IADL are routine chores such as meal preparation, cleaning and sanitisation, shopping and paying bills, taking or administering prescribed medications and continually checking up on the phone; some of the vital tasks in senior care.
WHO launched in March 2022 a framework to support countries to achieve integrated continuum of long term care for the elderly, a major deficit in middle and low income countries, which was so profoundly demonstrated during the Covid-19 pandemic. They were the highest risk group who suffered the most. The less fortunate seniors who had no one to directly care for them were placed in senior homes and later succumbed.
Home care is the best mode of living from options such as independent living communities, assisted living communities, nursing homes or living with a relative. However because of financial, social and physical considerations and the existing support framework, sharing the responsibilities possibly with siblings and or professional caregiver(s) maybe the next best option for all parties.
It is challenging to be a caregiver for the elderly especially if you are required simultaneously to be a provider. The high demands of your energies must be equitably shared within the limited time available to ensure that all needs are sufficiently met. Caregivers are required to have adjusted lifestyle to accommodate the elderly.
Nutritional requirements for the elderly are similar to those of younger adults and should include lean protein, fruits, vegetables, whole grains, rice, legumes and soya bean products. Adequate hydration is key to preventing constipation and supplements are recommended to enhance immunity. Sugar, salt, saturated fats in meat and dairy products and alcohol should be restricted. A cut in calories consumed is recommended since your metabolism and output due to less physical activities have decreased.
A glimpse into what those seniors in Hong Kong and Japan are doing differently and their cultural and social infrastructure may hint what contributes to their high life expectancy rates. In Japan dietary habits, access to clean water, universal health, hygiene consciousness and active lifestyle are the order of the day. In Hong Kong there are reduced death due to fewer road accidents since car ownership is low and there is an effective public transportation system. Smoking and alcohol consumption are also low and so illnesses from such indulgences are not significant. The retirement homes culture is not encouraged and family members care for their elderly within their own homes.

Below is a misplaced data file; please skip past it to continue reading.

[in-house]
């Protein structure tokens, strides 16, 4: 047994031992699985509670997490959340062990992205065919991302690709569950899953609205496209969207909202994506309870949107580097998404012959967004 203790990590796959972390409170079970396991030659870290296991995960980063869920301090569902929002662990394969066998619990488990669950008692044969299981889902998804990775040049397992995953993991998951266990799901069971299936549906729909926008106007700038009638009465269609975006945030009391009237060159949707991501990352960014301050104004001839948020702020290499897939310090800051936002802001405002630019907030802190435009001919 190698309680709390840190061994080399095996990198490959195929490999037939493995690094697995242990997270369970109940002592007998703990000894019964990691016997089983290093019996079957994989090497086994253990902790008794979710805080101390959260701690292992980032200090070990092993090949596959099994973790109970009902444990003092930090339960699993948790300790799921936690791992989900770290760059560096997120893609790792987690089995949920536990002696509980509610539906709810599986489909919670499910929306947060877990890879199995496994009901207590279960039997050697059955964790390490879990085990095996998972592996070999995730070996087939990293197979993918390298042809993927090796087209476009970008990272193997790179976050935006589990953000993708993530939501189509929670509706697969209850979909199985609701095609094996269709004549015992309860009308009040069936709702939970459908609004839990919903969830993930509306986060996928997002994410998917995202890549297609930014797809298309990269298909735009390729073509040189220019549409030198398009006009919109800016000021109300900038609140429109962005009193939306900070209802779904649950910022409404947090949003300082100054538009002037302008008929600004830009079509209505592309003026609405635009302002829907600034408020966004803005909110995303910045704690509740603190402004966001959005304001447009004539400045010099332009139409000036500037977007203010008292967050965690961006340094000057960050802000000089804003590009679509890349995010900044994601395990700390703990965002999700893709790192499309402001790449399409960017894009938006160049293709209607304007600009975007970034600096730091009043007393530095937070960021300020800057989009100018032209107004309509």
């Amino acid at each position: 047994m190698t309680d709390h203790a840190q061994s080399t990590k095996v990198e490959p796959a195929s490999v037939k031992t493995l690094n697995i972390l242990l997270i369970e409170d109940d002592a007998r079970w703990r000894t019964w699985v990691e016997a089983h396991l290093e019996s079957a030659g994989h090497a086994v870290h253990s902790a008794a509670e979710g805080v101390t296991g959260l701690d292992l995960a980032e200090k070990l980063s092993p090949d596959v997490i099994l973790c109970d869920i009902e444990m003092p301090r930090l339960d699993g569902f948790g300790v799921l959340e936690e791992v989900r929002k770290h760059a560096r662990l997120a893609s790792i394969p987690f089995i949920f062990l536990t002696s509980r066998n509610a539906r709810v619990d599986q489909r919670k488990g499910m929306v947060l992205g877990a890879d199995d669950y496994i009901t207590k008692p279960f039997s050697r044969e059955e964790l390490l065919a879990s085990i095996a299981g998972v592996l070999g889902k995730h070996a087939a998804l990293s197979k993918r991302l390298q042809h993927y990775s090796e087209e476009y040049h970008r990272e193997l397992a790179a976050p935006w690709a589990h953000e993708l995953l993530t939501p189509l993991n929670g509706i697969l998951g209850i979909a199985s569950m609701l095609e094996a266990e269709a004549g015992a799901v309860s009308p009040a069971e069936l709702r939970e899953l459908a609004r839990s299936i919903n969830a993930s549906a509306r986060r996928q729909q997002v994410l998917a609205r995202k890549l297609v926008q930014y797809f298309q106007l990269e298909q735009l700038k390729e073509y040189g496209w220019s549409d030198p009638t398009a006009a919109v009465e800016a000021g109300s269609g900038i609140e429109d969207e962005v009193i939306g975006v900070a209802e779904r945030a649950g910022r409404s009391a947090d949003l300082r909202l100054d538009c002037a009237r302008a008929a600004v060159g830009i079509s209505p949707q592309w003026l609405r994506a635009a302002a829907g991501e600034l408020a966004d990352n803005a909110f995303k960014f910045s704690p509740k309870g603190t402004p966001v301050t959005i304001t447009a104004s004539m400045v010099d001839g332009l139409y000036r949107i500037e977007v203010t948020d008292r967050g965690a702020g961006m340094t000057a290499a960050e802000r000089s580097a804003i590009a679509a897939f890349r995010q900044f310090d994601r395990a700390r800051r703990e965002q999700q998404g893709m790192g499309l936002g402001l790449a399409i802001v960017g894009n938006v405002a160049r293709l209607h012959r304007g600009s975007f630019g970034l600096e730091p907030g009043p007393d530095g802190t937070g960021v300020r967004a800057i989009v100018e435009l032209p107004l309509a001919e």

Additionally a new international analysis in 35 OECD countries by International Longevity Centre in UK found that life expectancy and productivity have a positive relationship so it is good to encourage continuous participation in the area of the senior’s expertise.
In conclusion the twilight phase of life can be enjoyable and the happiest years once you have been able to plan ahead and receive the all vital continuous support from government, faith based organisations and family. Imparting wisdom, experience and guidance through story-telling and maintaining your social circle whilst still enjoying pleasurable extracurricular activities are priceless moments to cherish!
For further discussion, contact the pharmacist of Medicine Express Pharmacy located at 223 Camp Street, between Lamaha and New Market Streets. If you have any queries, comments or further information on the above topic kindly forward them to medicine.express@gmail.com or send them to 223 Camp Street, N/burg. Tel #225-5142.